PROCEDURAL HISTORYOn September 27, 2005, plaintiffs Encinas-Perez, Wendy Perez and Alicia Perez filed suit against defendant in Contra Costa County Superior Court. That action stated causes of action for (1) breach of contract; (2) declaratory relief; and (3) breach of the implied covenant of good faith and fair dealing. Plaintiffs also sought punitive damages. On December 9, 2005, defendant removed the action to this court on the basis of diversity jurisdiction. See 28 U.S.C. 1441(b).
On May 3, 2006, AmerUS filed this motion for summary judgment. On May 30, 2006, at the request of plaintiffs' counsel and upon stipulation of the parties, the Court agreed to continue the hearing on the defendant's Motion for Summary Judgment from June 9 to July 21, 2006. On June 28, 2006, the Court denied a second request from plaintiffs' counsel, upon stipulation of the parties, to continue the hearing date from July 21 to August 25, 2006.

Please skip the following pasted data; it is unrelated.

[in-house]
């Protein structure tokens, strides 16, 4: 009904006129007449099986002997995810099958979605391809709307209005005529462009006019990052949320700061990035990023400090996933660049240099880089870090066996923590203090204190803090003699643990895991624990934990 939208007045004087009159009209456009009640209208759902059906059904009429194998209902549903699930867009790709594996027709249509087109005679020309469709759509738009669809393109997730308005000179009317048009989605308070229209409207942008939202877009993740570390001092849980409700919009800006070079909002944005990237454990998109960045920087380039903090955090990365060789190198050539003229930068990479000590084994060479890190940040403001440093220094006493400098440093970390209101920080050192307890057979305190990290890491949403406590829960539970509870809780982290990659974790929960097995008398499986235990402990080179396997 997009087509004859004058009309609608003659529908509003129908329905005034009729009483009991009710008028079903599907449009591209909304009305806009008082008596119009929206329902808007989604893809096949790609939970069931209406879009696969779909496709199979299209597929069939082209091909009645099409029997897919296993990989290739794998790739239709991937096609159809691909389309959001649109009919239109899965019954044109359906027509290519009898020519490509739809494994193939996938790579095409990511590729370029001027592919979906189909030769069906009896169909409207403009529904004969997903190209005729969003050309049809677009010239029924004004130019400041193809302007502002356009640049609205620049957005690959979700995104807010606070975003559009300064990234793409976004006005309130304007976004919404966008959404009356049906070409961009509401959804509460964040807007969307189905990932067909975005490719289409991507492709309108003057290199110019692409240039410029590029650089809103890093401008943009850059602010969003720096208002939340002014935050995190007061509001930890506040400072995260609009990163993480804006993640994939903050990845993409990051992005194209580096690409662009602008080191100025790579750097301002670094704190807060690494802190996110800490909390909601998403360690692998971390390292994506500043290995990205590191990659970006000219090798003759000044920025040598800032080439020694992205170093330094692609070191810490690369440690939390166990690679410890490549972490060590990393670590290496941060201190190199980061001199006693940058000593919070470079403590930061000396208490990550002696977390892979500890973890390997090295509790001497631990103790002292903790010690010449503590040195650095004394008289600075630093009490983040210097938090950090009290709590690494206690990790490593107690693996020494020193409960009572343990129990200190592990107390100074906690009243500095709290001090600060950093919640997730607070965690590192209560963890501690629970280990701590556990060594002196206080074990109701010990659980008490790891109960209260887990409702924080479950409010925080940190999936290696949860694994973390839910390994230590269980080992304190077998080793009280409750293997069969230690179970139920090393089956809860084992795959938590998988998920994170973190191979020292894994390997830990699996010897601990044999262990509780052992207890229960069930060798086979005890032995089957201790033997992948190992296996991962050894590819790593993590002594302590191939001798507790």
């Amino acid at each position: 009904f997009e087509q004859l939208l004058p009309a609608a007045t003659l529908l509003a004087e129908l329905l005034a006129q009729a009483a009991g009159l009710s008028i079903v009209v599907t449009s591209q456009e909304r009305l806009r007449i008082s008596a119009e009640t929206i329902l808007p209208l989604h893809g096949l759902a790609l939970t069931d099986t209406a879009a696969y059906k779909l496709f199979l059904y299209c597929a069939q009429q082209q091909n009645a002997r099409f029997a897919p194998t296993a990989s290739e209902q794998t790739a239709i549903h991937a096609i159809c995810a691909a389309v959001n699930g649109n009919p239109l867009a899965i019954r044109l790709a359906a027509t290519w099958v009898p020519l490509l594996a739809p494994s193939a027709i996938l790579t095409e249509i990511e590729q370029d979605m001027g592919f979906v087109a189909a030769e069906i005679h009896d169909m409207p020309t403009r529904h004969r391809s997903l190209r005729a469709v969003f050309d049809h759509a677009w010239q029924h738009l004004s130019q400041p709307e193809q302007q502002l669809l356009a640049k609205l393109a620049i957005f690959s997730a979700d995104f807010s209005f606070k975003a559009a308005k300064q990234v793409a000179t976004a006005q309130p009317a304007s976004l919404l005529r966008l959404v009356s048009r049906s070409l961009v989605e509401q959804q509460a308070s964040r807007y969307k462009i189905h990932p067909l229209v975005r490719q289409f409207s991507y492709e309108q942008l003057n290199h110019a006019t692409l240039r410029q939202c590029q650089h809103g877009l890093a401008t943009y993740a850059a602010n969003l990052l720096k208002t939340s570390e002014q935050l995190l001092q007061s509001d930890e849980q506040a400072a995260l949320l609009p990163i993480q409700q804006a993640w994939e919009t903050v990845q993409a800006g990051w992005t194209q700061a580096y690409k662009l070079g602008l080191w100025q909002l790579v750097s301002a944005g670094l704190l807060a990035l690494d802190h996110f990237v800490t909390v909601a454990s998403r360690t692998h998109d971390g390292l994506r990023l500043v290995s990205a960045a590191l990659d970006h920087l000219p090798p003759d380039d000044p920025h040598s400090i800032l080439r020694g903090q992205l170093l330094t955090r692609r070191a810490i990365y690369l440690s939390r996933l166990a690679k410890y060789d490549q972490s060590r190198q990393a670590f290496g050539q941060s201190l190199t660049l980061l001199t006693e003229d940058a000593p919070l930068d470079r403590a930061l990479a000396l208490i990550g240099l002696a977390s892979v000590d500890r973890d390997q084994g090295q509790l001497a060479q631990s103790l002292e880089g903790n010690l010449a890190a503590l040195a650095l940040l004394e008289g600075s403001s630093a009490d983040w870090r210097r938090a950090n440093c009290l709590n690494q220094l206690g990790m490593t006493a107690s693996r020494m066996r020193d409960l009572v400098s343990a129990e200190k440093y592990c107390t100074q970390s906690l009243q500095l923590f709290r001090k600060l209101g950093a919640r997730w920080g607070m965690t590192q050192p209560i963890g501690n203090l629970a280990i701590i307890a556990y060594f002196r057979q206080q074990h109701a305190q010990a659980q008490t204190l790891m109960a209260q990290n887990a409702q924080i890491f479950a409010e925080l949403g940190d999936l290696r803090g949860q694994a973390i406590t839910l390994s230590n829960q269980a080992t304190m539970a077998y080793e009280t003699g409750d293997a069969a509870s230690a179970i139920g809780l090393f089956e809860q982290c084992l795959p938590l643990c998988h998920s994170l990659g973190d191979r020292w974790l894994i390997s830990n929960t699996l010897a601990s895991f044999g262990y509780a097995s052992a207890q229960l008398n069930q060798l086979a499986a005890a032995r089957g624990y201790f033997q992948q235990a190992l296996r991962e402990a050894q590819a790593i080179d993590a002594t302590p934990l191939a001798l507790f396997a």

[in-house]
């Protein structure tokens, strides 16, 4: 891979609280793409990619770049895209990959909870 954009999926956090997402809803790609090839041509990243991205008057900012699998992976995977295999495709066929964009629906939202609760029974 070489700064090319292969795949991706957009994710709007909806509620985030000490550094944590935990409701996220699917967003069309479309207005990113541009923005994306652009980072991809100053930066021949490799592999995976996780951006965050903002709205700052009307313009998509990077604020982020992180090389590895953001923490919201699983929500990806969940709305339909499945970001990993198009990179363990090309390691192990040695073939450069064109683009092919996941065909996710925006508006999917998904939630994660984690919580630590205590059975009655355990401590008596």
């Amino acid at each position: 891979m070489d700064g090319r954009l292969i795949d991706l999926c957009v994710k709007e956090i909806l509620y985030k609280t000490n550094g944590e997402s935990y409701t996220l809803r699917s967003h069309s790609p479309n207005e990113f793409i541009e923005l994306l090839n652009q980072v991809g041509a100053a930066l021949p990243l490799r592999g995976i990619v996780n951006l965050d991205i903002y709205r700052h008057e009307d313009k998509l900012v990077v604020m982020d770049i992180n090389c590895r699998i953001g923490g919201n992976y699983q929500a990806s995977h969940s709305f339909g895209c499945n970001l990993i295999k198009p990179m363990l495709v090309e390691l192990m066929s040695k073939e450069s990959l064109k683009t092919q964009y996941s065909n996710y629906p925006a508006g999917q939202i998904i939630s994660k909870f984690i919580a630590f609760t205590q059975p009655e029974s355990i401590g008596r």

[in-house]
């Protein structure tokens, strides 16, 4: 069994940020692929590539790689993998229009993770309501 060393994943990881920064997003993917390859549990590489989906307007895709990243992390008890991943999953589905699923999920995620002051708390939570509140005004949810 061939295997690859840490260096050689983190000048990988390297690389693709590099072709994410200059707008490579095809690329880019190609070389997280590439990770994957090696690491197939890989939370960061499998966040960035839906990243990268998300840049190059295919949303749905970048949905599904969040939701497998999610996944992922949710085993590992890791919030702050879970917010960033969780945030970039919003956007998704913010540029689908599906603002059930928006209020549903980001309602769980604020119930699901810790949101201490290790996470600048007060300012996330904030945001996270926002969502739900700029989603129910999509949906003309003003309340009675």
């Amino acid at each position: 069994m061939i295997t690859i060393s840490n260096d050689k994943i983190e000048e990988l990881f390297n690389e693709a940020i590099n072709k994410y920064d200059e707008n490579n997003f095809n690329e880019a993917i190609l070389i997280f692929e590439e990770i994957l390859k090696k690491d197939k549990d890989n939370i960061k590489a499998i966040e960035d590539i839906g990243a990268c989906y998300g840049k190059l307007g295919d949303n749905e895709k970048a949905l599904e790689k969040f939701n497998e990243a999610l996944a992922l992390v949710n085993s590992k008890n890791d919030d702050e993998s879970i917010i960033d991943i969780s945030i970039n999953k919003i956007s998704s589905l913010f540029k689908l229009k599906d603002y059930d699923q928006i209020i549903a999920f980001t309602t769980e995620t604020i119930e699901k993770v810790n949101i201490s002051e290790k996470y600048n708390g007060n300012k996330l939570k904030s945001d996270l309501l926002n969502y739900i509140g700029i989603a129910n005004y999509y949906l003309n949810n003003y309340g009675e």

Plaintiffs filed their Opposition one week late, on July 7. On that same day, plaintiffs, pursuant to stipulation with defendant, filed a First Amended Complaint and dismissed without prejudice the claims of Alicia Perez. The amended complaint also dropped plaintiffs' request for declaratory relief relating to the $75,000 payments. Accordingly, the only remaining claims are compensatory damages of $40,000 each for Perez-Encinas and Wendy Perez as well as punitive damages. On July 14, 2006, defendant filed its Reply. Oral argument was held on July 21, 2006.
STANDARD OF REVIEWI. Legal Standard for Summary Judgment
Summary judgment is proper "if the pleadings, depositions, answers to interrogatories, and admissions on file, together with the affidavits, if any, show that there is no genuine issue as to any material fact and that the moving party is entitled to judgment as a matter of law." Fed.R.Civ.P. 56(c). Rule 56 does not require that the relief granted to a successful movant always be dispositive of the full matter in controversy. A claimant may seek a summary judgment ruling "for a summary judgment in the party's favor on all or any part [of the claim] thereof," Rule 56(a), and a party defending a case may seek a ruling "in the party's favor as to all or any part [of a claim, counterclaim, or cross-claim] thereof." Rule 56(b).